I think we may have reached a point at which we can stop playing the game of "I see it as more evil than you see it," or "My approach to this evil is purer than your approach." I think it might well be time for us to use our limited energies for what is far more valuable than engaging in all this dysfunctional and non-angelic use of our energy, which is really all about establishing who is bigger and badder in our own movement to resist this abuse.
I also think we've all been pretty well convinced by now that those within religious groups abusing minors are demonstrating evil, acting out of evil, perhaps evil themselves, since as the gospels tell us, evil that is acted out shows us what's inside the heart acting it out. I can understand and have no problem with victims of abuse and those who care about abuse victims concluding that abusers are evil.
What I do resist and have a problem with is our non-angelic belief that we — that any of us — have the right to sum up the humanity of any fellow human being by the word "evil," as if that is the sum total of another person, including a serial killer on death row, a sexual abuser of minors, whatever.
The angelic energy that, in my view, should be pulling movements for progressive change forward, resists summing others up in this way. It aims to see the other in a different way, a way that believers might call a God's-eye view of the other, as they remind themselves that God sees in a way none of us sees, as God searches the heart of the other. It aims at these impossible angelic practices as its revolutionary assertion against how the "other side" thinks and behaves. It refuses to do to others what is being done to itself.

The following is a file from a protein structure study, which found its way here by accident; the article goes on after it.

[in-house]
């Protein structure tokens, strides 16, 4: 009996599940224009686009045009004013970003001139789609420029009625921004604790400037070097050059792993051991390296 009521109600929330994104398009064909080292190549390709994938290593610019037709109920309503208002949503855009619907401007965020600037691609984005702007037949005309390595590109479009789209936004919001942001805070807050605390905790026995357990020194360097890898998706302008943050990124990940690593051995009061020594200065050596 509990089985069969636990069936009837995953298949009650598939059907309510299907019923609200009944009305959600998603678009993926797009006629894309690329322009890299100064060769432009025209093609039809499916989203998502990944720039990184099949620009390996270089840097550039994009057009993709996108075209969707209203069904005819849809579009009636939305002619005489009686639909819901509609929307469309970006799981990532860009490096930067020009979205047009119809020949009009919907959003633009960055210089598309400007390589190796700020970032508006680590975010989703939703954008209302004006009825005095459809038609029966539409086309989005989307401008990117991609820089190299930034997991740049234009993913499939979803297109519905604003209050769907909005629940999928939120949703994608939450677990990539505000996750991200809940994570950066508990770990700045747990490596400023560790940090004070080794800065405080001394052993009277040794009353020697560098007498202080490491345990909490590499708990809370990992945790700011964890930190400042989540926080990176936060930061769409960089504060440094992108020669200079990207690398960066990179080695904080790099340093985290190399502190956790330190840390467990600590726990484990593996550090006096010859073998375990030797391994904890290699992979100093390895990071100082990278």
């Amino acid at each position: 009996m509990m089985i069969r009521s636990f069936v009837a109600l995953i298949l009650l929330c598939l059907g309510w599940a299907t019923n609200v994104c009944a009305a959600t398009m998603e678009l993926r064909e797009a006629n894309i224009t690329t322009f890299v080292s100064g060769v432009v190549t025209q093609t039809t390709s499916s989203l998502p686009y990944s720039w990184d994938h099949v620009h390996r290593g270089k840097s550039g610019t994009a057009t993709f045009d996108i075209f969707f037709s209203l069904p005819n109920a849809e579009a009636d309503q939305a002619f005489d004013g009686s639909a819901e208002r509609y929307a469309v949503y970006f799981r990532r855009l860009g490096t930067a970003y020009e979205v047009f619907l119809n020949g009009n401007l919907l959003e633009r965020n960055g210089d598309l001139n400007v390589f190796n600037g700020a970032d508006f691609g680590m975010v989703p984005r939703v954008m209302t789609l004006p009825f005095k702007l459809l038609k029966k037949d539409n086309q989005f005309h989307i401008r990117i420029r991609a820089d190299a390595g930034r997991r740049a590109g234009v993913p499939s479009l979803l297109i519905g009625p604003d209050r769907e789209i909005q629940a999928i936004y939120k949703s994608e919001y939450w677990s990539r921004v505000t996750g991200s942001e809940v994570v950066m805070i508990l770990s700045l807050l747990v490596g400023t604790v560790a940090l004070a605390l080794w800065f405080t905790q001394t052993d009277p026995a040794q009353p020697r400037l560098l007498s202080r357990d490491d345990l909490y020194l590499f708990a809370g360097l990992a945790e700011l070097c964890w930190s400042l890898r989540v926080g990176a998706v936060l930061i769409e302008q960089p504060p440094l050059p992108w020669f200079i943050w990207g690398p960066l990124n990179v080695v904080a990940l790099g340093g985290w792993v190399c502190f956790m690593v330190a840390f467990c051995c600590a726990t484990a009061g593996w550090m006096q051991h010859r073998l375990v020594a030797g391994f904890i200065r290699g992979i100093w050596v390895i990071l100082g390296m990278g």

It refuses to dehumanize in return for its own dehumanization.
I'll admit, I've really grown sick at heart at the belligerence and aggression, the constant self-serving, self-righteous crowing about the evil of those over there, the really mean-spirited and underhanded assertions about how those who don't crow loudly enough aren't real troublemakers and are just covering for the evil of those folks over there.
I'll admit, I'm plain tired of all of this, and of the folks who keep using this discussion space — despite my repeated requests to them to stop this — to promote this agenda in the most aggressive and belligerent way possible. I've grown tired of having a discussion space I work hard to keep open, inclusive, and respectful used in this way. I'm non-angelic enough myself to grow very weary of being treated so disrepectfully.
This behavior is all about treating me with disdain and insinuating that I cover for evil, that I don't see the evil that others see with their clear eyes. It's about using the very discussion space I work hard to keep open for others to inform me that my pleas for folks to stop engaging in this rhetoric will simply be ignored, because I command no respect at all.
Meanwhile, as we fight among ourselves in this ridiculous way, the work we claim to be about — and it's a gargantuan task, and requires collaborative effort and thoughtful strategizing — is not getting done.
To the delight of the folks we say we're opposing.
The graphic is a clip from a slide-show presentation by Joe Gerstandt at the slideshare.net site.